Limbaugh said Republicans are not at war with women, noting that they marry women, take them to dinner, buy them diamonds and adding that they “open car doors for women.”

While Limbaugh retains First Amendment rights even if for spewing hatred, his racist/sexist rants are ripe for criticism.

Advertisers often buy into Limbaugh’s program not to avidly endorse his daily racist and/or sexist rants but to access his large audience, reportedly the largest in radio.

Advertisers see large audiences as potential purchasers of their products or services.

However, buying into Limbaugh’s ‘large audience’ also fattens his financial coffers, contributing to Limbaugh’s capacity to ooze more verbal slime and constructing Limbaugh’s public perception as a conservative power figure in American society.

A larger problem with the persistence of institutional racism across America extends beyond legions of individuals who practice it actively and/or passively.

That larger problem is the casual acceptance of racism in commerce.

Embracing the racism embedded in commerce is often inadvertent, as appears to be the case with one entity recently departing from advertising on the Limbaugh show: the world-renowned Philadelphia Orchestra.

Orchestra personnel, when asked recently to respond to a series of questions about advertising with a broadcaster infamous for racism and sexism, issued the following statement:

“As part of a broader media buy supporting our current concert season, The Philadelphia Orchestra made a localized advertising buy which ran the same concert-focused advertisements on a variety of CBS Philly television, radio and online properties. This was not part of a national media buy nor was the buy focused on specific programming. We have requested that our advertisement no longer air during the time slot in which the Rush Limbaugh show airs.”

So, somebody somewhere (outside the Orchestra according to the inference in that statement) made a decision to slot the Orchestra’s non-program-specific media buy specifically on the Limbaugh show.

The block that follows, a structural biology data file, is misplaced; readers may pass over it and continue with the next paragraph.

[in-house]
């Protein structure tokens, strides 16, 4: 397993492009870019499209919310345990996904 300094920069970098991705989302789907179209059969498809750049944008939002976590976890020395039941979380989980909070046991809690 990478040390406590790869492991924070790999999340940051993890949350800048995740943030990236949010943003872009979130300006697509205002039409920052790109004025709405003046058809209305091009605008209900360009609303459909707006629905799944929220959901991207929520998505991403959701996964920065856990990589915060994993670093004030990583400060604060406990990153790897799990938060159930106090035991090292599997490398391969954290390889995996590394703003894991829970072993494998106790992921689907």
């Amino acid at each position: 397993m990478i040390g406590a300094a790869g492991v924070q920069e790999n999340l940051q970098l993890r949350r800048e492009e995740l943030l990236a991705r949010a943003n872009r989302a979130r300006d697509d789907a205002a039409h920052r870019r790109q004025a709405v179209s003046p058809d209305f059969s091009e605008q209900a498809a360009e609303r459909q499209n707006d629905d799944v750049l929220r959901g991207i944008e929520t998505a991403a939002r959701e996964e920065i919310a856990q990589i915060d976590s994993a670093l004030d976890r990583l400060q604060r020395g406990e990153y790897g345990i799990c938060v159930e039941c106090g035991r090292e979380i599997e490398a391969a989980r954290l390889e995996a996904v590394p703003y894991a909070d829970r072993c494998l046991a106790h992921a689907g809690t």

Until the public outrage spotlight shined on Limbaugh, Orchestra management didn’t see a sour note in advertising with Limbaugh.

Despite indignant denials by Limbaugh, his confederates and others on all sides of the U.S. partisan divide, racism (institutional-&-individual) remains malignant across the American landscape, despite centuries of multi-racial efforts to remove it.

The Philadelphia Orchestra, certainly no bastion of bigotry, draws criticism locally for its alleged lack of diversity on its administrative staff and its board of directors.

After years of prodding to improve diversity and promises to do so, the Orchestra’s staff and board still does not reflect the demographic that nearly 60 percent of Philadelphia’s population is non-white.

There are seven African Americans on the Orchestra’s 64 member staff according to data supplied by the Orchestra. And, there are six African Americans and one Asian American on the Orchestra’s 67 member board of directors.

Overt bigotry is not limited to Limbaugh. Critics contend that many conservatives also unleash not-so-covert assaults against women and non-whites.

Pennsylvania’s Republican Governor Tom Corbett, for example, recently defended legislation proposed in Pennsylvania requiring ultrasound scans for women seeking abortions by cavalierly saying woman who find the proposed measure distasteful can just “close [their] eyes.”

The assault by conservative legislators nationwide on issues of importance to women has ignited a new wave of activism among women, and particularly among young women.

Gov. Corbett, who continues his second-year of slashing funding for public schools and social services in Pennsylvania by claiming state government lacks money, backs a pending Voter ID measure that requires state government to spend over $7-million to implement its restrictions.

Yet evidence of vote fraud in Pennsylvania is virtually non-existent as it is in other states where Republicans have rammed through harsh restrictions on voting.

The lack of massive voter fraud validates charges by critics that Republicans are enacting restrictions as part of a national strategy of voter suppression measures aimed at non-whites, the elderly, the poor and college students–all groups who normally vote for Democrats, particularly in presidential elections.

As respected London, England activist Selma James warned during a recent event in Philadelphia honoring her decades of work, says, “We are fighting not only for a better future, but for a future.”